The CX-30 Turbo feels powerful with almost no turbo lag.
Over the past decade, Mazda has made great effort to elevate their brand image to attract more mature buyers looking for a premium product when compared to entry-level luxury vehicles. Drawing a page out of Lexus and Acura’s recipe book, their latest attempt is to pair a punchy turbocharged engine with a capable all-wheel drive system into several beautifully crafted compact packages. We drove the Mazda3 Turbo and came away impressed, and now were handed the keys to the 2021 Mazda CX-30 Turbo to see if it can make an impact in the popular subcompact crossover segment.
Slotted between the CX-3 and the CX-5, the CX-30 features an attractive design that follows Mazda’s Kodo ‘Soul of Motion’ design just like the rest of their lineup. Its styling is best described as a raised Mazda3 Sport which is not a bad thing, and we would argue that the CX-30’s taller ride height better suits the exterior design. The CX-30 Turbo gains larger exhaust tips, black exterior mirrors and black wheels for added contrast and sportiness.
The most noteworthy feature is the 2.5-litre turbocharged SKYACTIV-G engine shared with many other vehicles including the Mazda3, Mazda6, CX-5, and CX-9. With 250 horsepower and 320 lb-ft. of torque on 93-octane premium fuel (227-hp/310-tq on regular fuel), the CX-30 Turbo has a significant power advantage over its competition. There are simply no mainstream subcompact crossovers that can come close to the CX-30 Turbo’s output, and it even manages to trump many entry-level luxury crossovers such as the BMW X1 xDrive28i and Mercedes-Benz GLA 250.
Driving in the city, the CX-30 Turbo feels powerful with almost no turbo lag. Its effortless power comes with refinement and the six-speed automatic transmission is good at delivering power to all four wheels through Mazda’s all-wheel drive system. The CX-30 Turbo’s power delivery is not to be mistaken with that of hot hatchbacks such as the Hyundai Veloster N, as it trades sheer exhilaration for linearity, as well as a tendency to run out of breath quicker than those dedicated track toys.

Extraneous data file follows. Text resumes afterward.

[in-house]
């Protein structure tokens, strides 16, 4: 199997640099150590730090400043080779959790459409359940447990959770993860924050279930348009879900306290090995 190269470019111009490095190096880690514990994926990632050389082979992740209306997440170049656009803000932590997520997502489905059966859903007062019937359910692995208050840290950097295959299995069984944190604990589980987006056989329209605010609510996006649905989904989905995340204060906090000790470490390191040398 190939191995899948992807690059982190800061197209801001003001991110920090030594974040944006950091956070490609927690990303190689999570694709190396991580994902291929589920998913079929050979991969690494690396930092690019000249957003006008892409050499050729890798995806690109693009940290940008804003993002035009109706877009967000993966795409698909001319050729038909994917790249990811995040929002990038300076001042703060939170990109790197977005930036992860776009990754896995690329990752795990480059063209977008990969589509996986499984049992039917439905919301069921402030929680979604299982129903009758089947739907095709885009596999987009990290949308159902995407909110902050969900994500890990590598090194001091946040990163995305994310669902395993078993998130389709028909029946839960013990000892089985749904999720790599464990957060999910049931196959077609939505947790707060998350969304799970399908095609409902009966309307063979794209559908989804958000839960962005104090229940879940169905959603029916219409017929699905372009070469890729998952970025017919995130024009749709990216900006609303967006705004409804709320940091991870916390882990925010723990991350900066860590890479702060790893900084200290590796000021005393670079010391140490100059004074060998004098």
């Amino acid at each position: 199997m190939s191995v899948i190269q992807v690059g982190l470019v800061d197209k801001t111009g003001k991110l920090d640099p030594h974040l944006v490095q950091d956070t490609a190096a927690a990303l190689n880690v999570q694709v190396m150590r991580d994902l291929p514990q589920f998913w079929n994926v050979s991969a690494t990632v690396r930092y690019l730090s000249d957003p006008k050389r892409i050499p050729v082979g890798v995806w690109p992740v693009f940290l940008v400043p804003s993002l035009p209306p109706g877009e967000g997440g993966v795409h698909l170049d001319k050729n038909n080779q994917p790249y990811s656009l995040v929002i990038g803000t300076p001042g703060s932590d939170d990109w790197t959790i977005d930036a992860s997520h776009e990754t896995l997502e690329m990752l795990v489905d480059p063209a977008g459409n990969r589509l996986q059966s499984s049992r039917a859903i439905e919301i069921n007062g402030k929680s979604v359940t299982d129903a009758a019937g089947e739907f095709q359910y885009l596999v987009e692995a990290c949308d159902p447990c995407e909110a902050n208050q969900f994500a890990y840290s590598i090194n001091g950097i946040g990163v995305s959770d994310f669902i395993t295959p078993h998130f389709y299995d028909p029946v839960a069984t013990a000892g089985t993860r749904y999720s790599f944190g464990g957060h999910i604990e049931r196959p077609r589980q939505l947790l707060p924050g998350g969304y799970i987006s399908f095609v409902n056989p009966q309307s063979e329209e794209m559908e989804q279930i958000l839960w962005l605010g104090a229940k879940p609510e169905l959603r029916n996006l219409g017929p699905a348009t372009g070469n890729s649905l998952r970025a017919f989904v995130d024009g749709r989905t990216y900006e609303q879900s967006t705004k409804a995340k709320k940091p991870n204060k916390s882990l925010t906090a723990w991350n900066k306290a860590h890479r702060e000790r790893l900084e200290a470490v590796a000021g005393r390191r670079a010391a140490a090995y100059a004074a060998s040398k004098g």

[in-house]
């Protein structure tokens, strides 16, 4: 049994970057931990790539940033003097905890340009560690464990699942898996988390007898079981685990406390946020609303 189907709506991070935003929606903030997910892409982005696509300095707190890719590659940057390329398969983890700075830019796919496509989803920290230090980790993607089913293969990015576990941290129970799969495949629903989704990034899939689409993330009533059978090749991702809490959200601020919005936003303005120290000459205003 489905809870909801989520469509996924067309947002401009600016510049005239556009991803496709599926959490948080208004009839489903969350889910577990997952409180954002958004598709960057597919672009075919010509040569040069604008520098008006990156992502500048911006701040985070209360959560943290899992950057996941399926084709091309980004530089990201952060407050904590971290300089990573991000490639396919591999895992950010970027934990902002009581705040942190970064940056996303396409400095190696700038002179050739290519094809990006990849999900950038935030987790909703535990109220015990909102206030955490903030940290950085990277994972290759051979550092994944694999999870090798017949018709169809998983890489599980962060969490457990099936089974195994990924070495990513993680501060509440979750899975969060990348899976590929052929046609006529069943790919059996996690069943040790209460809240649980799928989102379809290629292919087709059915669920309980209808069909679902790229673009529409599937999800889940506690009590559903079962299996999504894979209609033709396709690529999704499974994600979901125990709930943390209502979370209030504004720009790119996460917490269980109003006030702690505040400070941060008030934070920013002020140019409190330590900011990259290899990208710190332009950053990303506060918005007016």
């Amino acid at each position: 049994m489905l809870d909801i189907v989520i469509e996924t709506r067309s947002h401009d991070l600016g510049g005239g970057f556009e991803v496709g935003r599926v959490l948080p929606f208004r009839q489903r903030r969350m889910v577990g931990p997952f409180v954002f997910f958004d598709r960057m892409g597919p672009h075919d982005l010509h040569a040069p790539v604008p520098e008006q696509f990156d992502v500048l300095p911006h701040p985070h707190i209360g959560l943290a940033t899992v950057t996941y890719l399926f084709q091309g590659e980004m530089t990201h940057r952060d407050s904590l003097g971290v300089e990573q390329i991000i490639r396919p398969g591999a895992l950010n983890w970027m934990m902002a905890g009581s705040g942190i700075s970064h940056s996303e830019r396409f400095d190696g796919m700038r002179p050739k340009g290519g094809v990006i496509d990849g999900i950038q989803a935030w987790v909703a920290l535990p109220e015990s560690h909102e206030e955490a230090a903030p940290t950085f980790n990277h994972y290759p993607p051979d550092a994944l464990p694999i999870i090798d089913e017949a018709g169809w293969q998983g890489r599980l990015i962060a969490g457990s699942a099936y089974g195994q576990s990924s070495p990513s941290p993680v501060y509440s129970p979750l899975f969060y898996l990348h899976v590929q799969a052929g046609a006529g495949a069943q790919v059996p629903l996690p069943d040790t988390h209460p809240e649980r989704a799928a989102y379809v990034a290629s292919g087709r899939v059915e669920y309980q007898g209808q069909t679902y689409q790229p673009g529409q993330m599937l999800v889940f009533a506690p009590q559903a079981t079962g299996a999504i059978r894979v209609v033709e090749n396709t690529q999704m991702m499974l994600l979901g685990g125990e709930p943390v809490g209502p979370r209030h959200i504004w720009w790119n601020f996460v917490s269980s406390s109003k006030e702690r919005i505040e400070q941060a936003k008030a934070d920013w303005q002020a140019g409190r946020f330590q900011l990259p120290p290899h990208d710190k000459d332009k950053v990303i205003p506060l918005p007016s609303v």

As sweet as this engine is, it is the handling that truly makes the CX-30 experience worthwhile. Steering is direct and there is real road feel and progressive weight felt. The standard G-Vectoring Control Plus (GVC-Plus) uses braking to help improve control and allow for more predictable steering, and we observed a level of stability that is not dissimilar to entry-level premium sedans. Mazda’s emphasis on driving engagement is on full display with the CX-30, and it is a great companion no matter the commute.
Mazda estimates that the CX-30 Turbo can achieve a fuel economy rating of 10.5L/100km in the city and 7.9L/100km on the highway. Our observed fuel efficiency was around 10.0L/100km in mixed environments, but in below freezing temperature. Fuel tank capacity is just 48-litres and while regular grade gasoline can be accepted, you must use 93-octane gasoline to achieve the full power and torque output.
The fun suspension tuning does come at a bit of a cost to ride comfort which is on the firm end of the spectrum. The good part is that the CX-30 Turbo does not feel harsh and we are perfect happy with the tradeoff for better driving dynamics. We observed good head and legroom up front, but the rear seats are compromised due to the overall small size and the raked roofline. The CX-30 Turbo has a rated cargo capacity of 572 litres behind the second row.
Interior design is another element of the Mazda CX-30 Turbo that can give many premium crossovers a run for their money. The simplistic layout feels upscale with minimal hard plastics, and we particularly like the semi-digital instrument cluster for its simple integration with technology while maintaining a classic look. The two-tone dash panel over white leather looks a class above all mainstream crossovers but we have our concerns as always regarding feasibility in keeping any light leather surface clean.
Mazda has upgraded the layout of their infotainment system in the 2021 CX-30 Turbo. Gone are the dated looking graphics and the low-resolution screen, for a cleaner looking infotainment layout. While the system is still clunky to use through its rotary dial with the lack of a touchscreen, it remains coherent with the premium atmosphere. Apple CarPlay and Android Auto integration is supported, and we enjoyed the quality of the 12-speaker Bose premium sound system. Given the CX-30’s target audience, we would have liked to see more than two USB ports or wireless charging.
The 2021 CX-30 Turbo comes with a full suite of safety and driver’s assist technology systems, including Advanced Blind Spot Monitoring, Rear Cross Traffic Alert, Radar Cruise Control with Stop and Go, Lane-keep Assist and Lane Departure Warning, Automatic High Beam, Forward Pedestrian Sensing, and Smart Brake Support Front and Rear systems.
The 2021 Mazda CX-30 Turbo is available in one fully-loaded trim with a MSRP of $36,250, an additional $2,400 over the GT with the same features as the Turbo without the punchy powerplant. It offers amazing value and drives and feels a class above the mainstream segment. The combination of power, driving engagement, and interior appointments makes it a unique choice in a crowded crossover space and we would recommend it for anyone shopping for a premium subcompact crossover.